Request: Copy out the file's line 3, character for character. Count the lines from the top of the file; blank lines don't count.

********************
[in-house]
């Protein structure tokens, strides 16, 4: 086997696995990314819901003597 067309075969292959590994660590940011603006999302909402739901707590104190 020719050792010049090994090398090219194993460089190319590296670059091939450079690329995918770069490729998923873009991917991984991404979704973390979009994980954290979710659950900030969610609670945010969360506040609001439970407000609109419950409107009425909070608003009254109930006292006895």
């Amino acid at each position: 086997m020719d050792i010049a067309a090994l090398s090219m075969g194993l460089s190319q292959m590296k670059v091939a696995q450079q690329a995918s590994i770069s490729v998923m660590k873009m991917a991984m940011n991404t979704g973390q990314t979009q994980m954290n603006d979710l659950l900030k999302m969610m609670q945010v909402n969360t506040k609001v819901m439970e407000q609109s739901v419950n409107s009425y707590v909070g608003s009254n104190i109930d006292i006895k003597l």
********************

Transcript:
């Amino acid at each position: 086997m020719d050792i010049a067309a090994l090398s090219m075969g194993l460089s190319q292959m590296k670059v091939a696995q450079q690329a995918s590994i770069s490729v998923m660590k873009m991917a991984m940011n991404t979704g973390q990314t979009q994980m954290n603006d979710l659950l900030k999302m969610m609670q945010v909402n969360t506040k609001v819901m439970e407000q609109s739901v419950n409107s009425y707590v909070g608003s009254n104190i109930d006292i006895k003597l």